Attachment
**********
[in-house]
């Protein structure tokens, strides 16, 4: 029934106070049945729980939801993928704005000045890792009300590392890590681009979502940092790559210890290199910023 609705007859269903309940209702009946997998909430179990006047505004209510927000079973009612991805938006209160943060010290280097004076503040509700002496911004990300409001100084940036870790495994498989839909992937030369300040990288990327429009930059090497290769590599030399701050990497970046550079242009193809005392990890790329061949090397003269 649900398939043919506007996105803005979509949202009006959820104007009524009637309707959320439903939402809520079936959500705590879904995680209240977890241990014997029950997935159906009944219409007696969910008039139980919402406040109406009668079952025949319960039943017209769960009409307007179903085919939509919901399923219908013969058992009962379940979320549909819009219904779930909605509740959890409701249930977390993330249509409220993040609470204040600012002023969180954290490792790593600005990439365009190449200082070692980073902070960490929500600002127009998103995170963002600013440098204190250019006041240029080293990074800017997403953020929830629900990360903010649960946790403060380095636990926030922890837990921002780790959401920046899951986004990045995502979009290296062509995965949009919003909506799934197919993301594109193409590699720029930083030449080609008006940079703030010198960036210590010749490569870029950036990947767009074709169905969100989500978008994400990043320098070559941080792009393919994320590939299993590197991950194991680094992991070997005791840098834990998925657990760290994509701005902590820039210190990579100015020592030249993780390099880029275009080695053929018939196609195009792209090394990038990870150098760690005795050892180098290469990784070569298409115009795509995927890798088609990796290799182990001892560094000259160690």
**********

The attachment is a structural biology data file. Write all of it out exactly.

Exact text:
[in-house]
């Protein structure tokens, strides 16, 4: 029934106070049945729980939801993928704005000045890792009300590392890590681009979502940092790559210890290199910023 609705007859269903309940209702009946997998909430179990006047505004209510927000079973009612991805938006209160943060010290280097004076503040509700002496911004990300409001100084940036870790495994498989839909992937030369300040990288990327429009930059090497290769590599030399701050990497970046550079242009193809005392990890790329061949090397003269 649900398939043919506007996105803005979509949202009006959820104007009524009637309707959320439903939402809520079936959500705590879904995680209240977890241990014997029950997935159906009944219409007696969910008039139980919402406040109406009668079952025949319960039943017209769960009409307007179903085919939509919901399923219908013969058992009962379940979320549909819009219904779930909605509740959890409701249930977390993330249509409220993040609470204040600012002023969180954290490792790593600005990439365009190449200082070692980073902070960490929500600002127009998103995170963002600013440098204190250019006041240029080293990074800017997403953020929830629900990360903010649960946790403060380095636990926030922890837990921002780790959401920046899951986004990045995502979009290296062509995965949009919003909506799934197919993301594109193409590699720029930083030449080609008006940079703030010198960036210590010749490569870029950036990947767009074709169905969100989500978008994400990043320098070559941080792009393919994320590939299993590197991950194991680094992991070997005791840098834990998925657990760290994509701005902590820039210190990579100015020592030249993780390099880029275009080695053929018939196609195009792209090394990038990870150098760690005795050892180098290469990784070569298409115009795509995927890798088609990796290799182990001892560094000259160690």